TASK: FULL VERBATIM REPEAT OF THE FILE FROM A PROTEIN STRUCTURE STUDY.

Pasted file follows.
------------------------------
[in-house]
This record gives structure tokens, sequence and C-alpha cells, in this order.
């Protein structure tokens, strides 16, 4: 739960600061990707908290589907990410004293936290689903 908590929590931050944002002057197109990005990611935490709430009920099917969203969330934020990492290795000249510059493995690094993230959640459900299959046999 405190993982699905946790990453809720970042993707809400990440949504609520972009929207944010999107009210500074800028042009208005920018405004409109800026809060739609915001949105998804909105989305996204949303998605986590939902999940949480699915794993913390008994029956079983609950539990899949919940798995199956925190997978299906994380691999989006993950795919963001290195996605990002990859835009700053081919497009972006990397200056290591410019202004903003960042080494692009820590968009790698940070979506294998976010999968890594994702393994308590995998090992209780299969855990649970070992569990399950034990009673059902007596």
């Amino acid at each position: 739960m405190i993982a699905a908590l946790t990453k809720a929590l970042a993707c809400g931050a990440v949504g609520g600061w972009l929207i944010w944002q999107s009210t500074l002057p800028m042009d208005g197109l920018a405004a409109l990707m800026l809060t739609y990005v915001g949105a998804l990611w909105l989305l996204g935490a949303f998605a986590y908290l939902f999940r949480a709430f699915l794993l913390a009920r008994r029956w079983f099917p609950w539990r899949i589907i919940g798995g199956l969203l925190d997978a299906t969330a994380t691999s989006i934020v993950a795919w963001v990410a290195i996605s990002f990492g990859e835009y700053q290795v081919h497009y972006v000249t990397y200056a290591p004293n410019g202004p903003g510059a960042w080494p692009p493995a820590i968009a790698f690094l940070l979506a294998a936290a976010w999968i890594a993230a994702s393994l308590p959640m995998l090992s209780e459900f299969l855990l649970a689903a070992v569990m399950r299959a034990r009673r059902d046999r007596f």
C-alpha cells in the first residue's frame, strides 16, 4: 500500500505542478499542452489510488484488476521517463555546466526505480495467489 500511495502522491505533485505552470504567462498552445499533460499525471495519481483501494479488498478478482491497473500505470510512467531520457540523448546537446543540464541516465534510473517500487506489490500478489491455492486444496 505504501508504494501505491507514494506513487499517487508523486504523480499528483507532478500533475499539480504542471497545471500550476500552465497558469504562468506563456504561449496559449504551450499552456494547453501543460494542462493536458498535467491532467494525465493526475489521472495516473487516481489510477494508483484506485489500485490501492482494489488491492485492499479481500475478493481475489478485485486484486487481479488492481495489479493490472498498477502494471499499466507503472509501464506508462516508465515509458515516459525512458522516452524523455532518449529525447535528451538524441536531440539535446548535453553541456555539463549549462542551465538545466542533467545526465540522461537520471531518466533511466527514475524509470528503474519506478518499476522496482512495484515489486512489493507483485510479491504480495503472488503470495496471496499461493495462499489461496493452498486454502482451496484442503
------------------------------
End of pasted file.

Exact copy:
[in-house]
This record gives structure tokens, sequence and C-alpha cells, in this order.
């Protein structure tokens, strides 16, 4: 739960600061990707908290589907990410004293936290689903 908590929590931050944002002057197109990005990611935490709430009920099917969203969330934020990492290795000249510059493995690094993230959640459900299959046999 405190993982699905946790990453809720970042993707809400990440949504609520972009929207944010999107009210500074800028042009208005920018405004409109800026809060739609915001949105998804909105989305996204949303998605986590939902999940949480699915794993913390008994029956079983609950539990899949919940798995199956925190997978299906994380691999989006993950795919963001290195996605990002990859835009700053081919497009972006990397200056290591410019202004903003960042080494692009820590968009790698940070979506294998976010999968890594994702393994308590995998090992209780299969855990649970070992569990399950034990009673059902007596």
């Amino acid at each position: 739960m405190i993982a699905a908590l946790t990453k809720a929590l970042a993707c809400g931050a990440v949504g609520g600061w972009l929207i944010w944002q999107s009210t500074l002057p800028m042009d208005g197109l920018a405004a409109l990707m800026l809060t739609y990005v915001g949105a998804l990611w909105l989305l996204g935490a949303f998605a986590y908290l939902f999940r949480a709430f699915l794993l913390a009920r008994r029956w079983f099917p609950w539990r899949i589907i919940g798995g199956l969203l925190d997978a299906t969330a994380t691999s989006i934020v993950a795919w963001v990410a290195i996605s990002f990492g990859e835009y700053q290795v081919h497009y972006v000249t990397y200056a290591p004293n410019g202004p903003g510059a960042w080494p692009p493995a820590i968009a790698f690094l940070l979506a294998a936290a976010w999968i890594a993230a994702s393994l308590p959640m995998l090992s209780e459900f299969l855990l649970a689903a070992v569990m399950r299959a034990r009673r059902d046999r007596f």
C-alpha cells in the first residue's frame, strides 16, 4: 500500500505542478499542452489510488484488476521517463555546466526505480495467489 500511495502522491505533485505552470504567462498552445499533460499525471495519481483501494479488498478478482491497473500505470510512467531520457540523448546537446543540464541516465534510473517500487506489490500478489491455492486444496 505504501508504494501505491507514494506513487499517487508523486504523480499528483507532478500533475499539480504542471497545471500550476500552465497558469504562468506563456504561449496559449504551450499552456494547453501543460494542462493536458498535467491532467494525465493526475489521472495516473487516481489510477494508483484506485489500485490501492482494489488491492485492499479481500475478493481475489478485485486484486487481479488492481495489479493490472498498477502494471499499466507503472509501464506508462516508465515509458515516459525512458522516452524523455532518449529525447535528451538524441536531440539535446548535453553541456555539463549549462542551465538545466542533467545526465540522461537520471531518466533511466527514475524509470528503474519506478518499476522496482512495484515489486512489493507483485510479491504480495503472488503470495496471496499461493495462499489461496493452498486454502482451496484442503